Global Treasures will feature global gifts created by talented local artisans and designers. It will also include live music and dance performances highlighting a variety of world traditions. Families will enjoy art and history demonstrations by LEF grant recipients who were awarded study programs in Africa, China, and India.

“The global theme of this event is inspired by the wonderful diversity in our town’s student population that benefits directly from LEF’s support for innovative instruction and new classroom technology,” said Sylvia Han, an LEF board member and event organizer. “We are excited to present an event where visitors can enjoy a colorful bazaar, select a unique holiday gift, and learn more about LEF’s mission.”

The vendor and performance list grows daily. Shubrah Design, MITTI pottery studio, and Mei Mei Jewelry are examples of the kinds of vendor who will be present. Live performances will include The Lexington Chamber Music Center’s Chamber Music Youth Ensemble, The Society for Chinese Instrumental Music, and the American Chinese Art Society and O’Shea/Chaplin Academy of Irish Dance will provide dance presentations. Lexington’s Clarke Middle School Visual Arts Teacher, Althea Roy, will provide an arts demonstration based on her participation in the Primary Source study tour, Historic China: East and West. A full list of vendors and schedule of performances will be available on the LEF website,

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Hancock Holiday Fair

Hancock Holiday Fair – Gifts that Help Others

Sunday, Dec. 4 – 11:00 a.m. – 2:00 p.m.  Hancock United Church

Looking for gift ideas for the person who has everything?  To shop for gifts that make a difference by helping others – look no further than the popular annual Hancock Holiday Fair.

For the eleventh year, Hancock Church is offering a different way to share the holiday spirit with gifts that benefit local, national and international charities.  For example, when giving to Heifer International and Guiding Eyes for the Blind, the recipient will receive a colorful holiday card explaining the contribution made on their behalf as a pledge to help buy meals, buy livestock for needy people or train service dogs.  Distinctive handcrafts from Aruna Designs, Kinara and Bead for Life, special Cambodian gifts from Sharing Foundation, unique scarves, shawls and jackets hand-crafted by Mayan women through A Thread of Hope, and beautiful woven items from Weavers of Varanasi will also inspire thoughtful and unique giving.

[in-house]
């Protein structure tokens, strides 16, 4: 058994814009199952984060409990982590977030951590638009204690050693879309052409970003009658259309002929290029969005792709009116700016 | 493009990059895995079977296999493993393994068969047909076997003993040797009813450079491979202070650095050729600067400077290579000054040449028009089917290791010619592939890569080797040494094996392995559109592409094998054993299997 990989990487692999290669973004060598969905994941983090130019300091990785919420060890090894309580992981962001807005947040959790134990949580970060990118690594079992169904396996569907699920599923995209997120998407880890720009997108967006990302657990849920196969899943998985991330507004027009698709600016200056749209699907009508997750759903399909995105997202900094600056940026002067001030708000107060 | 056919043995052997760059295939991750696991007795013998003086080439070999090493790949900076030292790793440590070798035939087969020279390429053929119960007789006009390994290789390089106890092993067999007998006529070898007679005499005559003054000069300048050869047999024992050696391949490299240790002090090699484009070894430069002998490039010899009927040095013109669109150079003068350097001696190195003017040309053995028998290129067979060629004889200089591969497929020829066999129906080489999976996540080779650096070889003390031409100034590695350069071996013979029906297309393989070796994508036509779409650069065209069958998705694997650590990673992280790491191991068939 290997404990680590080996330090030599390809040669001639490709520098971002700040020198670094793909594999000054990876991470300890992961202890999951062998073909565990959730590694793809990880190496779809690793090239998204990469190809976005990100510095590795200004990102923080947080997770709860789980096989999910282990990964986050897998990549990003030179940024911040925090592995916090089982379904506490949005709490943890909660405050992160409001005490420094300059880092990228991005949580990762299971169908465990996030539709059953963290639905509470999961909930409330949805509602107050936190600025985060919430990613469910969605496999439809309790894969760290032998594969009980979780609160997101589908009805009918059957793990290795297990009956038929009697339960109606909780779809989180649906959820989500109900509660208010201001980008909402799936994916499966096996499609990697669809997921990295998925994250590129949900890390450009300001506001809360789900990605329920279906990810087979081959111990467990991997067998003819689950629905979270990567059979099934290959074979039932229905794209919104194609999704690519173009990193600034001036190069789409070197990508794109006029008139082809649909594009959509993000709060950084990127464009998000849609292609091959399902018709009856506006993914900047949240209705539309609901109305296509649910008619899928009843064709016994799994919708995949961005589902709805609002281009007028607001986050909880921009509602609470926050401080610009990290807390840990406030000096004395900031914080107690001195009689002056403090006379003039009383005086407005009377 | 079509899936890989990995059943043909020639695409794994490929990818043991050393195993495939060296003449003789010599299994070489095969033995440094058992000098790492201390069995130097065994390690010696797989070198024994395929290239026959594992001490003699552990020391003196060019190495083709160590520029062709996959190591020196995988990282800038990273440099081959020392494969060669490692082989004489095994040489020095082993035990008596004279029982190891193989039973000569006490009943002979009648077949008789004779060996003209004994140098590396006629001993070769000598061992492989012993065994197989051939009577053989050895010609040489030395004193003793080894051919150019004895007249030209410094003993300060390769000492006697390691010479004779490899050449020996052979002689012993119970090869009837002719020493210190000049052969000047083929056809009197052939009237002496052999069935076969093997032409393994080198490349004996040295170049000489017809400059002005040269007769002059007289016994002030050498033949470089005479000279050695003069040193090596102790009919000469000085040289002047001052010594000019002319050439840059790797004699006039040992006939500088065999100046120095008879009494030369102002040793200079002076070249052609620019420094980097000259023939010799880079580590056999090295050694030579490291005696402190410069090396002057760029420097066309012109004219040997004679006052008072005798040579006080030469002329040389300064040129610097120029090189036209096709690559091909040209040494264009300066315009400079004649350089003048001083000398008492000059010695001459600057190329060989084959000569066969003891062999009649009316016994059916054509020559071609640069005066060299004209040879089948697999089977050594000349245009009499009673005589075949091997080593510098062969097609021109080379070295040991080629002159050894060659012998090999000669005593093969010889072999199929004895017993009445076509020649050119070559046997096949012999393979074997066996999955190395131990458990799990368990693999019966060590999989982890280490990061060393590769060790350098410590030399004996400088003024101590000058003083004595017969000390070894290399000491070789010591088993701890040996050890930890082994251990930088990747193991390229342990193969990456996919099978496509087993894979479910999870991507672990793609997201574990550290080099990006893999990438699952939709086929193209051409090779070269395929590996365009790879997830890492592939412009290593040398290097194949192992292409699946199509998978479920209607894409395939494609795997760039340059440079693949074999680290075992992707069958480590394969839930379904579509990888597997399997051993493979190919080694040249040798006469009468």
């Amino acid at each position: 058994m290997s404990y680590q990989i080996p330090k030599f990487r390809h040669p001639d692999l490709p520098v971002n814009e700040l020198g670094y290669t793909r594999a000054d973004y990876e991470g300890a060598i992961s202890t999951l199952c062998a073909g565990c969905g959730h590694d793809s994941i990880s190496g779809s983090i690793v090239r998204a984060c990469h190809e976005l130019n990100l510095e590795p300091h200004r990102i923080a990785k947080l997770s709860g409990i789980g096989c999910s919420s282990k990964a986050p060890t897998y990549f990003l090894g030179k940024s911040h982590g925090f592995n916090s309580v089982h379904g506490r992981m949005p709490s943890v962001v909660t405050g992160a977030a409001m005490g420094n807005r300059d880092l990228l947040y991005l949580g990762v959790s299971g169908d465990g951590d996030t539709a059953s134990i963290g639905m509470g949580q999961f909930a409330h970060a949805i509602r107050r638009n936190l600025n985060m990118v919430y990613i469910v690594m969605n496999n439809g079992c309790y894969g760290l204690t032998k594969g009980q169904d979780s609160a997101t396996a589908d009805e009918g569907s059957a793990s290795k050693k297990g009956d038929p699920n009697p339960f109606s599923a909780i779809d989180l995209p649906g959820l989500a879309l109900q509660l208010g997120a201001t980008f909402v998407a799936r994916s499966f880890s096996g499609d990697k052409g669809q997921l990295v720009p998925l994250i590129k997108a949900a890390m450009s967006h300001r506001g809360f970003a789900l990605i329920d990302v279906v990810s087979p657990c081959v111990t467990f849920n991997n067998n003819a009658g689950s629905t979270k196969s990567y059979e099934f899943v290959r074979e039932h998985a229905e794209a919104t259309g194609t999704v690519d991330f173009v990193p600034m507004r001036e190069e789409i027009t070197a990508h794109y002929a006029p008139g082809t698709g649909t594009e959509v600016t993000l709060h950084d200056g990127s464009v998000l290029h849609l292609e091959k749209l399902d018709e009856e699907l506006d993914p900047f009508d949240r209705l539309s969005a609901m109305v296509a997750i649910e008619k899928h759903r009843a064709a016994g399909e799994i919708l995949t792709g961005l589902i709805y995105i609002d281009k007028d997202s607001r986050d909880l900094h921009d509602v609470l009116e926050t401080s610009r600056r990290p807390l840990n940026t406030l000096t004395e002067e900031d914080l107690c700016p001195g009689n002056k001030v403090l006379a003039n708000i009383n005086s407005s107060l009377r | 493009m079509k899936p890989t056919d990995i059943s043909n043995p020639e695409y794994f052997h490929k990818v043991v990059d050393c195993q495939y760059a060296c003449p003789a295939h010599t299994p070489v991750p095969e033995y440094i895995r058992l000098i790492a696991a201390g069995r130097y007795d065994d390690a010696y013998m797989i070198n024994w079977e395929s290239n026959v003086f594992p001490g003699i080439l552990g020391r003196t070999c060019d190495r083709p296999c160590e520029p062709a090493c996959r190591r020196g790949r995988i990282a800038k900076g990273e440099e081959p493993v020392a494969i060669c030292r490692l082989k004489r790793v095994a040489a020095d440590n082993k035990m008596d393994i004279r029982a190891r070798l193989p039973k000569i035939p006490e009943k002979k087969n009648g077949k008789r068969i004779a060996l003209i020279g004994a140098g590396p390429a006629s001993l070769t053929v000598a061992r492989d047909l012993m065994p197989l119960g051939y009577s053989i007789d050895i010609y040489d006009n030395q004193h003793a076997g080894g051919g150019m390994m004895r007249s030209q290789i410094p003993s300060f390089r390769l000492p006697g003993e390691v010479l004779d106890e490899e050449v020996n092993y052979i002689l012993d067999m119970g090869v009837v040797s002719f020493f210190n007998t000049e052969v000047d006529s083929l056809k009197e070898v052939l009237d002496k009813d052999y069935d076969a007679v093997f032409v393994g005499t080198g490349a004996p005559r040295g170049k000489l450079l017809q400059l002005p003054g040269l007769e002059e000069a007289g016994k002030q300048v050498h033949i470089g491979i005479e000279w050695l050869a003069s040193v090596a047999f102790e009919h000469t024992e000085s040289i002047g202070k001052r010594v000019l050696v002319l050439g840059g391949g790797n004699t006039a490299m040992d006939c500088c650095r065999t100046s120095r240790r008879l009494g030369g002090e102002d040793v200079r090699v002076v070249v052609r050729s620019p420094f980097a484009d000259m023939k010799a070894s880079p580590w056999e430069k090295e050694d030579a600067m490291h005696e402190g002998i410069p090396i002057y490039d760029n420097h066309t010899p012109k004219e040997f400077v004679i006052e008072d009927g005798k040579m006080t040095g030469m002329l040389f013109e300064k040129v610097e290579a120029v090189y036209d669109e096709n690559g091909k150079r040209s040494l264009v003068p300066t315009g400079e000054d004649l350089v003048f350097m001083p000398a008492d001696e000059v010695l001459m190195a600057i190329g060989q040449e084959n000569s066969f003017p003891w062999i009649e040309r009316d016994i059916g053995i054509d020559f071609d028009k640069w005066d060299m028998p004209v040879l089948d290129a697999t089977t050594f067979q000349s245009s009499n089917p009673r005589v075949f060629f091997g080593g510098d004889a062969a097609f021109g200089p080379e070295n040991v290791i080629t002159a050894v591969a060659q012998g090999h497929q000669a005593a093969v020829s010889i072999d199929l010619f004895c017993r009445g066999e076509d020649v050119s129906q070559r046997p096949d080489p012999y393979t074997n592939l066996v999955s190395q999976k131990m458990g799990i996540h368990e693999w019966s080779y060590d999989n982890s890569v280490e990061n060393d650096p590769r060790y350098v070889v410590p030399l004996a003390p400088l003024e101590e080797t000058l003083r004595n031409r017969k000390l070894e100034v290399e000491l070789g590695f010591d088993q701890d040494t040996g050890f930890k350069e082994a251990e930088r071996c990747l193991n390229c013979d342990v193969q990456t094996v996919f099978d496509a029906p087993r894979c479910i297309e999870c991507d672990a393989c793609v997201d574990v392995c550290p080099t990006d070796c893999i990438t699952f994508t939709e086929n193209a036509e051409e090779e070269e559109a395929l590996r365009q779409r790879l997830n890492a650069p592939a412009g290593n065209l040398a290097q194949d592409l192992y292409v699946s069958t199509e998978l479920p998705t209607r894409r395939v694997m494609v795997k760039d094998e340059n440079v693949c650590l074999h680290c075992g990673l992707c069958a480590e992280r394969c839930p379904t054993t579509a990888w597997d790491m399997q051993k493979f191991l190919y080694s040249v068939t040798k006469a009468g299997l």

Some of the other many charitable organizations participating with unique gifts available are:  Lexington Food Pantry and MinuteMan Senior Services , Empower Dalit Women of Nepal, Bead for Life, Women’s Gold Shea Butter Project, Sustainable Harvest, Tales from Togo, BasicNeeds US, The Cotting School, Apabil Patchwork, Children’s Books for Africa and City Mission Society. Local dentist Dan Palant will offer his novelty clocks with proceeds benefitting the Lexington Food Pantry. Fine woodworks by Chris Groves will benefit Rosie’s Place, and the Hancock Youth Group will sell baked goods, other delicious food items and refreshments, with earnings going toward their mission trip working with HOMES in rural Kentucky.  Special music will be performed by Hancock’s Early Music Consort, The Joyful Noyse, and the Hearts and Noses Hospital Clown troupe will entertain.

For more information visit: